Submitted by Lee Fang on
By Lee Fang and Nick Surgey
Fracking firms have had much to celebrate over the last year, as the Trump administration and Republicans in Congress have moved swiftly to approve pipeline projects, roll back environmental regulations, and expand drilling access on public lands.
It may come as no surprise, then, that the fracking lobby is the latest industry to return the favor by spending thousands of dollars at a Trump family property.
The Independent Petroleum Association of America will hold its 2018 “Congressional Call-Up” lobbying event at the Trump International Hotel in Washington, D.C. from March 5 to 7. The agenda, which is publicly available, includes a meeting with officials in Congress and the Environmental Protection Agency, as well as meetings for conference attendees that will take place at the hotel.
The IPAA Call-Up is an annual oil and gas industry lobbying event principally focused on influencing federal officials. As is typical with these types of events, the lobbyists will spend an entire day in meetings on Capitol Hill, starting with a policy breakfast with House Majority Whip Steve Scalise, R-La., and a congressional reception later that day.
The lobbyists’ meeting at the EPA will take place on the morning of March 7. No details have yet been provided on who from the EPA will attend the meeting. The EPA did not respond to a request for comment.
The association represents Anadarko, Marathon Oil, Devon Energy, Noble Energy, Pioneer Natural Resources, and PDC Energy, among others.
As of mid-January, booking a hotel room for the days of the event through the IPAA’s website comes with a price tag of $315 per night, almost half the cost of booking a room without the IPAA’s group code. The association will also be using meeting rooms at the hotel during the three-day event. The IPAA did not respond to a request for comment.
The IPAA has long lobbied aggressively to approve the Dakota Access pipeline, the infrastructure project designed to lower the costs associated with fracking the Bakken oil fields in North Dakota. In February 2017, following months of protests by environmental activists, the Trump administration moved to greenlight the pipeline. In its first six months of operation, the pipeline experienced five spills.
The association was a fierce critic of the Obama administration’s Methane and Waste Prevention rule, a regulation to discourage methane waste, a significant greenhouse gas, at fracking sites. Here, again, the Trump administration has sided with industry to suspend the rule, though environmentalists have challenged the decision in court.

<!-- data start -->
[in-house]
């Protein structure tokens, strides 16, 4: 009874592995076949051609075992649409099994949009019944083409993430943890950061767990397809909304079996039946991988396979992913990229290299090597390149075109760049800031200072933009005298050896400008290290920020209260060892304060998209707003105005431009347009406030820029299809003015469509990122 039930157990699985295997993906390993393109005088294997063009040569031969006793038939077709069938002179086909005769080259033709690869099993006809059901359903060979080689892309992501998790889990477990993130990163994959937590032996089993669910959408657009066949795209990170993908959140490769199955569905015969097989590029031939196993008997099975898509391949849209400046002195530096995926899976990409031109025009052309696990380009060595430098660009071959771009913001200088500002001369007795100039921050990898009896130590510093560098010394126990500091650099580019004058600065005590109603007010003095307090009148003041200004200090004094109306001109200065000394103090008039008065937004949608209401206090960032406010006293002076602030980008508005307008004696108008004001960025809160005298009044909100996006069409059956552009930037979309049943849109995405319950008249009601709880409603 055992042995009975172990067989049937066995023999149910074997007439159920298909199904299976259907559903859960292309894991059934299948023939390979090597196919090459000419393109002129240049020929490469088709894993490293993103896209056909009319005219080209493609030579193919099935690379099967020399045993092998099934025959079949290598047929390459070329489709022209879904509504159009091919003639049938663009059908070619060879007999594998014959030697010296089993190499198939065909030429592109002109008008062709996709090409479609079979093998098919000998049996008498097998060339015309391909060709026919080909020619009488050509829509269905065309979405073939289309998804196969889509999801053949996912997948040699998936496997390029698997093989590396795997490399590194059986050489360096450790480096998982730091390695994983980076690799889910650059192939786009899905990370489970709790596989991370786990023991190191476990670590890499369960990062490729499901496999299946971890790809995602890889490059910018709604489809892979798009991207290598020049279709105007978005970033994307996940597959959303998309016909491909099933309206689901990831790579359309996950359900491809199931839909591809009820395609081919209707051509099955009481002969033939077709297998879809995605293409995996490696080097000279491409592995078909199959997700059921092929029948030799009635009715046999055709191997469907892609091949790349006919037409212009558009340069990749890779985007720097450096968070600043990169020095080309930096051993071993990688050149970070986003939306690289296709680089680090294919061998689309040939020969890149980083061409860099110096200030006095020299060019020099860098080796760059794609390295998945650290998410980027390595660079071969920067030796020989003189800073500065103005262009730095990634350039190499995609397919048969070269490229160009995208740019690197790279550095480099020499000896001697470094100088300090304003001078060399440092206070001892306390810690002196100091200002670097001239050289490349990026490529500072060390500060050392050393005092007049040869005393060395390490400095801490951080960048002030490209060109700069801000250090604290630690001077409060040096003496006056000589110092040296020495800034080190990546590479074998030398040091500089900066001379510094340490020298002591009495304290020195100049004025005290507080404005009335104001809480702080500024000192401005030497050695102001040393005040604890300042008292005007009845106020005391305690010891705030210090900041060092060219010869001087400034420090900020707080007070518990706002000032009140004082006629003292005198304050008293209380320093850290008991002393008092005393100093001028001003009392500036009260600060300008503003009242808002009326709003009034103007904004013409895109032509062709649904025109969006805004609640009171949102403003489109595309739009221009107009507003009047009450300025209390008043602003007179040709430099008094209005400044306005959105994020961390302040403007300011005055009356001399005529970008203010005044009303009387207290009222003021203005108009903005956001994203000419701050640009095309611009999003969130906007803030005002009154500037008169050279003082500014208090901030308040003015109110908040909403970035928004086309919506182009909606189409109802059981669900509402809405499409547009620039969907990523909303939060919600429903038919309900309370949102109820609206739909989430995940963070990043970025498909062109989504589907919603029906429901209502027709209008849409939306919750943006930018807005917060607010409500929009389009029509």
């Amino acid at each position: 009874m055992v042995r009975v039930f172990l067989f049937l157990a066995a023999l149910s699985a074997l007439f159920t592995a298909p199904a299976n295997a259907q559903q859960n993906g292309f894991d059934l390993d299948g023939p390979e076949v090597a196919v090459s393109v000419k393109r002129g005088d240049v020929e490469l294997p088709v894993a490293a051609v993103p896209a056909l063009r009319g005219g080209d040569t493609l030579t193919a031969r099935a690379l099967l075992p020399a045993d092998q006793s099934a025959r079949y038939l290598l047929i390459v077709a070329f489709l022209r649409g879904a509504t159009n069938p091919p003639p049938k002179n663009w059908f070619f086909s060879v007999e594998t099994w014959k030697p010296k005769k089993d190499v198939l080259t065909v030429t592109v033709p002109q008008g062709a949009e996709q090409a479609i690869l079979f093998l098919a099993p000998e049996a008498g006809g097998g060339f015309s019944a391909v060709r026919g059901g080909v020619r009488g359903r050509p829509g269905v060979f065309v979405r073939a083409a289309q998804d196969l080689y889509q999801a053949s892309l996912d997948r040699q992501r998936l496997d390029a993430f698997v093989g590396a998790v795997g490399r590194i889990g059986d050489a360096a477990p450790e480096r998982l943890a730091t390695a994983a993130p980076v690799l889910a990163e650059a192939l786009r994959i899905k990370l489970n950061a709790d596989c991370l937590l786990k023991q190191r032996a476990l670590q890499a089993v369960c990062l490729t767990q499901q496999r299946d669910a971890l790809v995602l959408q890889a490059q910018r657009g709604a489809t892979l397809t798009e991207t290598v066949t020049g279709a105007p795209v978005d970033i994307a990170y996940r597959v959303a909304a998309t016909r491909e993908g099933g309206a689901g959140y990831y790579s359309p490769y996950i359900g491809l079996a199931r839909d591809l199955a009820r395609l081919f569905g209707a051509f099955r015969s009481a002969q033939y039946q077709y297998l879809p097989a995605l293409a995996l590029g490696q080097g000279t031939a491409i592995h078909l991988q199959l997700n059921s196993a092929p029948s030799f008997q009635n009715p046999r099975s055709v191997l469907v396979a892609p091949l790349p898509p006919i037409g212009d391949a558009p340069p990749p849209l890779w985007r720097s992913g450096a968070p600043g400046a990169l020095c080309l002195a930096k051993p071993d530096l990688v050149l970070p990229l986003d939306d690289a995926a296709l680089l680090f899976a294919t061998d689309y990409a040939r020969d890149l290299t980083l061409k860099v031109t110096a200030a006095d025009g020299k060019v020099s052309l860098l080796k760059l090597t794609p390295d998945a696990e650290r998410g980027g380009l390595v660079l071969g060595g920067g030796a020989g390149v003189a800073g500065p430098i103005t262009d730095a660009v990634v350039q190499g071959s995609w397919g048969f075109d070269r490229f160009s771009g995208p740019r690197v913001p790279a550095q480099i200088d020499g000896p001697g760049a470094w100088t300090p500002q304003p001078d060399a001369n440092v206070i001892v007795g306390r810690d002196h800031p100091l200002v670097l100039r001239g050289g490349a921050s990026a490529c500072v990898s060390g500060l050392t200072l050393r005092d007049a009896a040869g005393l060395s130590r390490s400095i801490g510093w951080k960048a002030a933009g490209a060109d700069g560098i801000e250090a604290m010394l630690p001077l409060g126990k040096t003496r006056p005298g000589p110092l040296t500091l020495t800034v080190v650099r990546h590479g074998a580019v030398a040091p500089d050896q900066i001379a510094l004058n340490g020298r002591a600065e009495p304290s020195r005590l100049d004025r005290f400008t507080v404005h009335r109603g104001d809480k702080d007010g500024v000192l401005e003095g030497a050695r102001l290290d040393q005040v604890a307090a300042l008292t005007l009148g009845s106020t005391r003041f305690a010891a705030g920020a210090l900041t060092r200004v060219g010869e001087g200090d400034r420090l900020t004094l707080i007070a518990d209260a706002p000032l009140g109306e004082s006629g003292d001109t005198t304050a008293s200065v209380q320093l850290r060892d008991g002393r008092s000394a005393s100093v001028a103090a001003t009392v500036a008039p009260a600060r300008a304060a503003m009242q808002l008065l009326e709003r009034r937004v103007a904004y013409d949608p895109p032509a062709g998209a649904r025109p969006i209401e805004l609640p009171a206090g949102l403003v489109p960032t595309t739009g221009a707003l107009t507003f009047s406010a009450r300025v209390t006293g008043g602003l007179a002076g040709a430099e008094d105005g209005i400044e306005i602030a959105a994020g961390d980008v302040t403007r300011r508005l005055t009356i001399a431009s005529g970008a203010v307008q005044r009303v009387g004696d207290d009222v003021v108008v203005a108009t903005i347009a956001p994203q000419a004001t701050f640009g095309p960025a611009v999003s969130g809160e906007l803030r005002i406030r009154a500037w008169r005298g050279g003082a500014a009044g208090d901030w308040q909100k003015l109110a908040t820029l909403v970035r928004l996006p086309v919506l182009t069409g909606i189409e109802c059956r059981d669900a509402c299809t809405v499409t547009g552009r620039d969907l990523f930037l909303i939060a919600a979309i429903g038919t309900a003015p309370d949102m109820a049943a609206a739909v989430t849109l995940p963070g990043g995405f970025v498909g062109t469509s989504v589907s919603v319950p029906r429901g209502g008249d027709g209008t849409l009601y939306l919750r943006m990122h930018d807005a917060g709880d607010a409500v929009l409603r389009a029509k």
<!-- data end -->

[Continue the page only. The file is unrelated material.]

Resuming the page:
The IPAA has also cheered a series of decisions by the Trump administration to open up public lands to expanded drilling.
IPAA public disclosures reveal lobbying on more than two dozen other congressional and agency decisions that could boost the bottom line of frackers, from decisions over oil and gas royalties to an effort to expedite liquified natural gas terminals. Some of the measures, including H.J.Res.41, a congressional resolution to repeal an Obama-era rule from requiring fossil fuel firms to reveal payments to foreign governments, sailed through both chambers and were signed into law.
The Trump International Hotel, which opened in September 2016, is reportedly among the most expensive venues in Washington, D.C. Still, the Trump family property has become a frequent convening point for many industry groups in the year since Donald Trump took office.
As The Intercept previously reported, coal executives and mining lobbyists with the National Mining Association, a group that has particular influence over Trump administration officials, chose the hotel for a lavish convention last October. After our story, Interior Department Secretary Ryan Zinke dropped from the agenda — although other cabinet secretaries still attended the event.
Watchdog groups raised concerns about conflicts of interest after Zinke spoke at an American Petroleum Institute board meeting at the Trump hotel on March 23, 2017. Citizens for Responsibility and Ethics in Washington, a good-government group, filed a lawsuit against the Interior Department seeking information about that meeting. (The lawsuit was settled in November.)
The American Legislative Exchange Council, an industry-backed group that promotes industry-friendly “model” legislation, plans to hold its 45th anniversary fundraising gala at the Trump International Hotel on September 26, 2018. ALEC is seeking corporate sponsorships of up to $100,000 for the event.
Lobbyists for foreign governments and others seeking to shape administration policy have spent thousands of dollars to book rooms, parties, and special events at the D.C. hotel, according to a new report from Public Citizens. The group found that officials from the governments of Saudi Arabia, Malaysia, and Kuwait have used Trump-owned hotels since his election victory.
Critics with concerns about the president’s potential conflicts of interest are increasingly scrutinizing events at the hotel, since Trump and his family personally maintain ownership of the property.
First published by The Intercept.